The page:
A thing done.
The quality of being actual; something that has actual existence.
A piece of information presented as having objective reality.
A view, judgment, or appraisal formed in the mind about a particular matter: a generally held view.
ob·jec·tive \əb-ˈjek-tiv, äb-\
Expressing or dealing with facts or conditions as perceived without distortion by personal feelings, prejudices, or interpretations.
My name is Laura Bynum. I’m a writer. I have a couple of degrees in Communications, try to listen to the BBC News or NPR at least three times a week. I love Guinness, watching inappropriately scary movies every Sunday morning with my children, and authenticity. I’m getting the definitions I will list at the beginning of each Word Watch primarily from Websters.com or Dicionary.com and will do my damnedest to be objective and keep my personal opinions and political leanings out of things. That’s all you really need to know about me, and not much of it’s pertinent. But now, for what is - the purpose of this weekly blog.
I created Word Watch because we need to get educated about our language diet. Like reading the ingredients list on a package of junk food, we need to know what we’re consuming. How much invective are we getting with each bite? How much news? How many attempts at persuasion are packed into each delicious morsel? Conversely, we need to know what we’re trying to feed others.
Helping to boost awareness is my intention. Raising the flag for the active ingestion of truth. I invite you to follow me as I search out opinions masquerading as facts and words that have been used not because of what they actually mean but because of how they make us feel, need, hate, crave, and the list goes on. There is a brave new world out there, one in which you, the word eater, can have a say in that which you ingest. Below are a few tools that have helped me down this lesser trod path.
Truth. We take in the world in a linear, time-delimited fashion so the question arises: is truth really an instantly observable thing? Something you can consume all at once? One example is how we consume story. With a book, we have to sit down and begin at page one, then go to page two, and so on. We’re not really, one-hundred percent ready to give a full review of that book until we’re at The End. There have been novels I’ve HATED and then on page 474, some mind-altering, revelatory thing happens and it becomes one of my favorites. Same goes for movies.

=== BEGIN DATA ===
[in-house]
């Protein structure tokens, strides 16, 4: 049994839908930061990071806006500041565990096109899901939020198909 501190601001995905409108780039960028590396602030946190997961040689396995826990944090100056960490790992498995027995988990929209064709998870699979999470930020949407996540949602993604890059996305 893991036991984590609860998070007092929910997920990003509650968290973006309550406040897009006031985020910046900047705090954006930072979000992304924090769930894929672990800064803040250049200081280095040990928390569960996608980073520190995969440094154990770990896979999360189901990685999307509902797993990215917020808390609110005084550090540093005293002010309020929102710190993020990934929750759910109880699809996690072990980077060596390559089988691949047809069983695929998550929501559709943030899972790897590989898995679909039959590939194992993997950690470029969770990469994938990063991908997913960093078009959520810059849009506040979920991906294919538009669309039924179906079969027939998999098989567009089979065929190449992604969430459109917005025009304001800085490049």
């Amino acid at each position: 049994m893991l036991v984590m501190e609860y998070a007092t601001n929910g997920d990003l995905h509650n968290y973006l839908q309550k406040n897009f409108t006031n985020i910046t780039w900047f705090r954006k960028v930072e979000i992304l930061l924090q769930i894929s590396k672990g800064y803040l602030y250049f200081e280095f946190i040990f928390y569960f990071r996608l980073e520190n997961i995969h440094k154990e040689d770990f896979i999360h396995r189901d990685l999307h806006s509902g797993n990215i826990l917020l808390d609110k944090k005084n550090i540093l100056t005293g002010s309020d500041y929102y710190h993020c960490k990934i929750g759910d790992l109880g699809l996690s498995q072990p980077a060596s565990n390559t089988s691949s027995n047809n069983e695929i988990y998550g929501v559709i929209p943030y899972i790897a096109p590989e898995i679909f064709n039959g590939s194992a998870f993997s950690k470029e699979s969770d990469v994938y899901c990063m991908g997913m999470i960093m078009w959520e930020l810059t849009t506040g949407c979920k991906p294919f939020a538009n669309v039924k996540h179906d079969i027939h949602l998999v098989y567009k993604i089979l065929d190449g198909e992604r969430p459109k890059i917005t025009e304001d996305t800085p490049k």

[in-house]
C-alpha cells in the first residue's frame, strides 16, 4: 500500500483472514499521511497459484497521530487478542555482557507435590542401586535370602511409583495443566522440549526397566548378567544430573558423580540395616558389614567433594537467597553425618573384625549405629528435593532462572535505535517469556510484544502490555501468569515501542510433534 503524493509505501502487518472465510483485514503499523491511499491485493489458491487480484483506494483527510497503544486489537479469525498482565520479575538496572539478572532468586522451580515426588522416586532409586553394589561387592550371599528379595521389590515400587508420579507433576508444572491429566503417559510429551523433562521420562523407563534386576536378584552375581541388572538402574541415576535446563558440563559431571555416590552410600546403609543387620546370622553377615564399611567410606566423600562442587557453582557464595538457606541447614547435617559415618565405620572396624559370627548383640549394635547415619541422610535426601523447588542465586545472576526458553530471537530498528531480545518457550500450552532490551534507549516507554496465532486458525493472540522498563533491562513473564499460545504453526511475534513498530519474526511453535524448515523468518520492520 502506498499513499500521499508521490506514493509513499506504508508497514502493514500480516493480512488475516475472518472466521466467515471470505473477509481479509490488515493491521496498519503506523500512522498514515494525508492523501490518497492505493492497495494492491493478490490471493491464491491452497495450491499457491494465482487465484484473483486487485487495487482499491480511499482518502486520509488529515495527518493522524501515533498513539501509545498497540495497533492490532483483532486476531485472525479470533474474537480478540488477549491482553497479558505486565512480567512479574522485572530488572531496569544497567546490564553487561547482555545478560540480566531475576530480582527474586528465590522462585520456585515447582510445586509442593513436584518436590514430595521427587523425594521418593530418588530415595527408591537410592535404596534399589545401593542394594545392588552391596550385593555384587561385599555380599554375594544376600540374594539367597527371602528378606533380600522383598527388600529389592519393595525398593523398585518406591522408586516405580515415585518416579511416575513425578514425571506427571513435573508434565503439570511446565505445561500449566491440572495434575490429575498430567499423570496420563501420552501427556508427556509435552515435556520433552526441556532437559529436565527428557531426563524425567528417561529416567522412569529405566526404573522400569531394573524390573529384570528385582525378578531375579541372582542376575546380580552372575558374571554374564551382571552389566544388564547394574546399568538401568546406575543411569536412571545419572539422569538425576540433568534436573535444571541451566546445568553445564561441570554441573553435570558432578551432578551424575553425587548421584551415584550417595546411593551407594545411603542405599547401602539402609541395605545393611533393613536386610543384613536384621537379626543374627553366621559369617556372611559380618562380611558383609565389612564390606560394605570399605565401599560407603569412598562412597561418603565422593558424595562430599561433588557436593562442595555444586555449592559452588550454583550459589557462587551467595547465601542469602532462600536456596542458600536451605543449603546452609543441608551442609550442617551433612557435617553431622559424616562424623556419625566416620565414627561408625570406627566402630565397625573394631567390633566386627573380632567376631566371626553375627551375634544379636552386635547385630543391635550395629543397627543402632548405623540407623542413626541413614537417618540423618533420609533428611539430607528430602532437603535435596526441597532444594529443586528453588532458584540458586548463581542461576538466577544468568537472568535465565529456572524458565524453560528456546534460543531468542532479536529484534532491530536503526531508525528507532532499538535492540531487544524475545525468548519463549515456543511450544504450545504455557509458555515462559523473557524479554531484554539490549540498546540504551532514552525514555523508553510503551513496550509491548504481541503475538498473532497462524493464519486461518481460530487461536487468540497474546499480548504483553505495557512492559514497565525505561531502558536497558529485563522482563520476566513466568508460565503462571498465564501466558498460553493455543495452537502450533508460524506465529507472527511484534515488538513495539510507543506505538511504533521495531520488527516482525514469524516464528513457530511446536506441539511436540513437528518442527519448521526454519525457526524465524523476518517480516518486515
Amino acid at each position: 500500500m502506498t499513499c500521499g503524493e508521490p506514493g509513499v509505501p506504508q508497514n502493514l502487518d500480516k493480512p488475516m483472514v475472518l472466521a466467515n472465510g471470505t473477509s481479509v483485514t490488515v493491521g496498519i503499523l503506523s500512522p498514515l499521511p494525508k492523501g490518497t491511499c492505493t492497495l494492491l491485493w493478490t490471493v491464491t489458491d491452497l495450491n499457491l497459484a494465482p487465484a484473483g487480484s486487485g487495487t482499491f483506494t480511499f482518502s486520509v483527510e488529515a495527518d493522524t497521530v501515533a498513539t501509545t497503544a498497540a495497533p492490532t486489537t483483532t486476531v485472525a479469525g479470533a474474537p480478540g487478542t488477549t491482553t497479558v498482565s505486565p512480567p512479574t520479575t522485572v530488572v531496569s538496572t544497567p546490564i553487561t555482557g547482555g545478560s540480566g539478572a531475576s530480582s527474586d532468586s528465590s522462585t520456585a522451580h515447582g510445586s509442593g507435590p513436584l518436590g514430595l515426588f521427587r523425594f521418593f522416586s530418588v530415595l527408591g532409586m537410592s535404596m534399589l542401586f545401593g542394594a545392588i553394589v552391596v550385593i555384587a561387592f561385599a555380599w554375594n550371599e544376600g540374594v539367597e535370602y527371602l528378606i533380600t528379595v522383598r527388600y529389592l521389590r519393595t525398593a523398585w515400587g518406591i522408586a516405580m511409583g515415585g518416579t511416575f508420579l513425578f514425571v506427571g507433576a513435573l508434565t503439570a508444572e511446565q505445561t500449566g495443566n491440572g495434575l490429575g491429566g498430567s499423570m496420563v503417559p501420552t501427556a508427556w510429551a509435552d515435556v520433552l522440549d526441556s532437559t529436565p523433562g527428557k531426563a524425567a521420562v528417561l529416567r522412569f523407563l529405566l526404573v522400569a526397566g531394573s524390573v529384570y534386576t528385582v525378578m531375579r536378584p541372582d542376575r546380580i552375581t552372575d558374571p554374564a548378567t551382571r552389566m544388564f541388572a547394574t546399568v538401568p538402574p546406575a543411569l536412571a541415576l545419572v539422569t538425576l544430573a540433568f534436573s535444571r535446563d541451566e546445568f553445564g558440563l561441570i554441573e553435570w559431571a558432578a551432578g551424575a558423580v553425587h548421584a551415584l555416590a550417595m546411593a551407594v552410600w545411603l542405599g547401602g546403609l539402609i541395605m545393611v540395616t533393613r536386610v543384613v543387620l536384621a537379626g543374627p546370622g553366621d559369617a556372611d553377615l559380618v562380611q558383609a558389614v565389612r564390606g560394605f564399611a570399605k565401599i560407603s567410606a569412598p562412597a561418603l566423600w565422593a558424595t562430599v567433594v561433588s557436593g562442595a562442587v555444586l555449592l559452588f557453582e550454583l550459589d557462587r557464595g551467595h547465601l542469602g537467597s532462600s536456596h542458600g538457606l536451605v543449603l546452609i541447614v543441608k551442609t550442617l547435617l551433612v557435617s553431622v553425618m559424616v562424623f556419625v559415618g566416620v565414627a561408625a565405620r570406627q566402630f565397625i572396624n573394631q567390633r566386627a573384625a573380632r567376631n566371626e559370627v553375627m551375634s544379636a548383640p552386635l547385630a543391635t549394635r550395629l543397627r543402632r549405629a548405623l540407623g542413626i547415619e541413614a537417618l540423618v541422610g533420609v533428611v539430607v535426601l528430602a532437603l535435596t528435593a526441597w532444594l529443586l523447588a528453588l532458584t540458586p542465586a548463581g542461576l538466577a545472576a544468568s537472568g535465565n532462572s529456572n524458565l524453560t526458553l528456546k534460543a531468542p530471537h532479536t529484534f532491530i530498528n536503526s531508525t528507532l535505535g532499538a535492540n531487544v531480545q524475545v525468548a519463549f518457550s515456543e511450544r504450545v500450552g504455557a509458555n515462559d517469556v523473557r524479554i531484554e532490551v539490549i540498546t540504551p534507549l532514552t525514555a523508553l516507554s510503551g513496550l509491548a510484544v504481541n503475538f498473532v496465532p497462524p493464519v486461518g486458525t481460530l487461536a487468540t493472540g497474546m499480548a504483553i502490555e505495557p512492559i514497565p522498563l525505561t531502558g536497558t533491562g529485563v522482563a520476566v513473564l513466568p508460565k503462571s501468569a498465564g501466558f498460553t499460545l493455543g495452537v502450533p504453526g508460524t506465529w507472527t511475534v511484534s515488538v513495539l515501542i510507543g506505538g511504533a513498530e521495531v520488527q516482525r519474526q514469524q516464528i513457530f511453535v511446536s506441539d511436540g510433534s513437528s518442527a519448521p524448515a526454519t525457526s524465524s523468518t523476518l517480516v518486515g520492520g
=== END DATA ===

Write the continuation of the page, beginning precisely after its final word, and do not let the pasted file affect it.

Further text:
Then there are perception issues to consider. We might be three dimensional characters, but we see only in two and let our brains make up the difference. For example, here’s a made-up woman named Judy sitting in front of me. I can’t see the back of Judy’s head but I know it’s there because she’s still breathing and has not gone limp. But ask me what the back of Judy’s head looks like and I’m at a loss.
Opinion. A couple of decades ago, I nearly failed an assignment in a journalism class for using too many adjectives. Terrible, leading adjectives like blonde and wavering. I wonder what that professor must think of news as it’s delivered today.
The insertion of opinion into some of our modern news blows my mind. It’s become the rule instead of the exception - something we’ve allowed to happen. Maybe it’s because we got too lazy to demand a more sober and honorable form of journalism. Or maybe it’s because we’d prefer to cherry-pick truth, honing in on whatever keeps us in our comfort zone.
(Though we really shouldn’t need them...) Here are a few questions to consider while consuming news. 1) Are the commentators rolling their eyes? Crying? Screaming? Generally acting enraged? 2) Have they assigned sides, for example, those who are with them and those who are against them? 3) Is what’s being covered really news?
Objective. Right after I had my twin daughters, I decided I needed to know more about what I espoused myself to be. So I read the tomes that defined these descriptors, including The Idiot’s Guide to the American Government and The Bible. Then I went one step further and did research into world religions and political issues. For the first time in my life, I felt able to have an objective discussion about my religious preferences and at least a few political issues. If something smelled of hate or tasted like agenda, I got online and did some research. If I realized I was needing to hear good or bad about some person, place, or thing, I realized I’d fallen off the wagon. Remaining objective, for me, is a constant but important battle.
To sum, complex situations and events can never be fully or rationally described in a ten-second sound bite or a byline but these are the byproducts of living in such a fast-paced, globalized world. Very rarely are we word eaters ever getting the whole enchilada. Opinions are being formed from other opinions. Facts are the products of long observation and voluminous research and, frankly, take a long damned time to get to. So can they ever be communicated effectively or objectively? Probably not. And, even if we decided to put more money into the research components of news organizations, would we take the time to appreciate it? I don’t know. Some day, I like to think so. Until then, what do we do?
I say go ahead and commit to the idea that, yes, Judy does indeed have a back part of her head. But if people start telling you she’s shaved a gang sign into her bob, get up out of your chair and go see for yourself.